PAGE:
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Mississippi Pace wins 2013 Classic; top anglers headed to area in August

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This past Sunday, Cliff Pace of Mississippi outdistanced a field of 53 of the world’s top bass anglers to win the 2013 Bassmaster Classic at Grand Lake O’ the Cherokees in Tulsa, Okla. Pace’s three-day catch of 54 pounds, 12 ounces earned the angler $500,000 and the most coveted trophy in the sport of angling.

Pace had previously fished in five Classics, and his best finish was second in 2008 when Alton Jones of Texas won the event at South Carolina’s Lake Hartwell.

Commenting on the significance of the 2013 victory, the 32-year-old Pace said, “This is a gift that I will always cherish. This is the ultimate high of a career, a life-changing moment.”

With his 2013 Classic earnings, the Mississippi angler becomes the 39th member of the BASS Millionaires Club, a group that consists of anglers who have surpassed the one million dollar mark in earnings from Bassmaster events.

Day One: A field of 53 anglers took to the water when temperatures dipped below the freezing mark. Despite the cold-front conditions, Cliff Pace caught a five-fish limit of 21 pounds, 8 ounces as did New Jersey’s Mike Iaconelli, the winner of the 2003 Classic, to gain a share of the lead. Pace went two hours without a bite but then managed to catch two good fish, including a 6-pound, 8-ounce largemouth, in the last hours of the day. Pace said the key to his Day One catch was fishing slowly, and that he caught two bass on a jig, one on a crankbait, and two on a jerkbait.

In third place after round one was Hank Cherry, a Classic rookie from North Carolina, who weighed in a five-fish limit of 20 pounds, 15 ounces. Four-time Bassmaster Classic champion Kevin VanDam of Michigan followed in fourth with a catch of 19 pounds, 12 ounces while Tracy Adams of North Carolina and Jason Christie of Oklahoma held the fifth and sixth positions.

Day Two: Day Two again saw Pace atop the leader board based on his five-fish catch of 21 pounds, 12 ounces that gave the angler a 7-pound lead over his competitors. The day started slowly for Pace as he didn’t catch his first fish until 10 a.m., but the angler did catch the biggest bass of the day, a 7-pound, 2-ounce largemouth.

Pace said, “I didn’t fish differently today at all. For me, it’s been all about committing to the way I can catch the big ones. I took a big, big risk to do that. I think I’m doing something that has potential and will hold through tomorrow.”

Brandon Palaniuk of Idaho moved from 11th place to 2nd on Day Two based on his two-day catch of 36 pounds, 4 ounces. The 25-year-old angler said, “It was actually my last fish that made the difference.”

Iaconelli dropped from a first-place tie to third place while Cherry moved down one spot to fourth and Christie moved up one spot to fifth. Van Dam managed only four fish on Day Two so he fell from fourth place to sixth place.

Day Three: Day Three saw the field of competing anglers reduced from 53 to the top 25. Despite having a 7-pound lead, the day was an uneasy one for Pace who said, “Today was the hardest day I’ve ever spent on my boat. I caught two in the first hour and didn’t get another bite until about 1:30.”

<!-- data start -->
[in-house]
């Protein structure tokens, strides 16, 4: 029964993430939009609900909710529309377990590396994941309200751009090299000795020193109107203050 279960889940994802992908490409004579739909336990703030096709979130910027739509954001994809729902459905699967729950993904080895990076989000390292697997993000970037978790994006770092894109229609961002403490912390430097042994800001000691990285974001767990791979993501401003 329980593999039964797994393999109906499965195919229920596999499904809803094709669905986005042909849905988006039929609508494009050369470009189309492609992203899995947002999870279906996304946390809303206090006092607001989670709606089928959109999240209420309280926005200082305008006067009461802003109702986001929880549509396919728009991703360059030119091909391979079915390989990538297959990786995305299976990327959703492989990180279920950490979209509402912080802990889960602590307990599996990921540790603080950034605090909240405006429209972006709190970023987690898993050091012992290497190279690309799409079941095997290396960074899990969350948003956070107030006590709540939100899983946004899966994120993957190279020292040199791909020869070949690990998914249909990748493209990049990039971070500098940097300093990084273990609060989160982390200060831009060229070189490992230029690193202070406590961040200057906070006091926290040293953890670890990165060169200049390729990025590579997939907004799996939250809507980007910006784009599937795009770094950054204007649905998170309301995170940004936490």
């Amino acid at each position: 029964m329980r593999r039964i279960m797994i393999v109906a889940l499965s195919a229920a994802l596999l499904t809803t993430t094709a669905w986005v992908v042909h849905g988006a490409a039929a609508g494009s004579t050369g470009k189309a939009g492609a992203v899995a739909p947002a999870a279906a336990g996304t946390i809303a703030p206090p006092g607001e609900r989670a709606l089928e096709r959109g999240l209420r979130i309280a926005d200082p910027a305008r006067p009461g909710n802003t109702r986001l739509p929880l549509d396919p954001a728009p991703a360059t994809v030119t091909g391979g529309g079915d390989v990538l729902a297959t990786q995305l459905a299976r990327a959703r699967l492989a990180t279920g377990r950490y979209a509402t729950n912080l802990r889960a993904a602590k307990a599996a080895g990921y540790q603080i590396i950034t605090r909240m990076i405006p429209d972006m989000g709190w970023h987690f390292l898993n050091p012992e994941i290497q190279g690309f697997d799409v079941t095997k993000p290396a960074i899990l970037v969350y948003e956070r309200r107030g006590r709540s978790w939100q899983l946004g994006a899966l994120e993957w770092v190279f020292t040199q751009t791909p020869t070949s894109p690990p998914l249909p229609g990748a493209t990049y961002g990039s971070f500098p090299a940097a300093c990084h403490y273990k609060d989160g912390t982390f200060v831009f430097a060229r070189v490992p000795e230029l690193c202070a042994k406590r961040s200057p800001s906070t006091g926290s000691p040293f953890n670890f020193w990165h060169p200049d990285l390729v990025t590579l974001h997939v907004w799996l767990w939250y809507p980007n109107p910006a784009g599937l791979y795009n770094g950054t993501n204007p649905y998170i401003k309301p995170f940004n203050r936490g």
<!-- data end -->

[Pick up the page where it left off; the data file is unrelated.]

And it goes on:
Even though Pace went 5 hours without a bite, he remained committed to what had worked during Day One and Day Two.

Pace commented, “I never lost focus on what I was trying to do. I told myself all day that if I was going to catch them, then I’d better slow down and fish like I’d been fishing. Then I pulled up to a place and caught two on back-to-back casts. That gave me four.” Those four fish weighed 11 pounds, 8 ounces and gave Pace the winning, 3-day catch of 54 pounds, 12 ounces.

Pace relied on two primary patterns to catch his fish. In the early morning when bass were deeper, he worked a football head jig on channel banks and on the inside of main-lake points. Once the sun came out and fished moved shallower, Pace worked a jerkbait on shelves. His top lures were Jackall jerkbaits, a Jackall deep-diving crankbait, and B&M football jig tipped with a V&M Twin Tail.

Brandon Palaniuk was unable to overcome Pace’s 7-pound lead, but the angler took second-place honors and $45,000 while Hank Cherry moved up to third and won $40,000. Fourth-place honors and $35,000 went to Iaconelli while fifth-place honors and $25,000 went to Mike McClelland of Arkansas, who jumped from 14th place on Day Three. Rounding out the top-ten spots were Tracy Adams, Jason Christie, VanDam, Todd Faircloth of Texas, and Randy Howell of Alabama.

ST. LAWRENCE RIVER SHOWDOWN

The Bassmaster Classic kicked off the BASS 2013 tournament season, and that season includes the prestigious Elite Series.

Since one of this year’s Elite Series events is the St. Lawrence River Showdown at Waddington on Aug. 8-11, Classic Champion Cliff Pace and the rest of the world’s top bass anglers will be visiting the north country this summer. The Showdown promises to be a celebration of St. Lawrence River bass fishing, and the event offers a special opportunity for area residents to participate in the associated festivities.

Outdoors Calendar

Saturday: Parishville Sportsmen’s Club 28th annual rabbit hunt (265-2922).

March 12: Federated Sportsmen’s Clubs of SLC meet at Canton BOCES.

March 15: Ice shanties must be removed from NYS waters.

March 17: Seasons close for cottontail rabbits and snowshoe hares.

March 22-24: Great Outdoor Family Expo at Watertown Fairgrounds YMCA.

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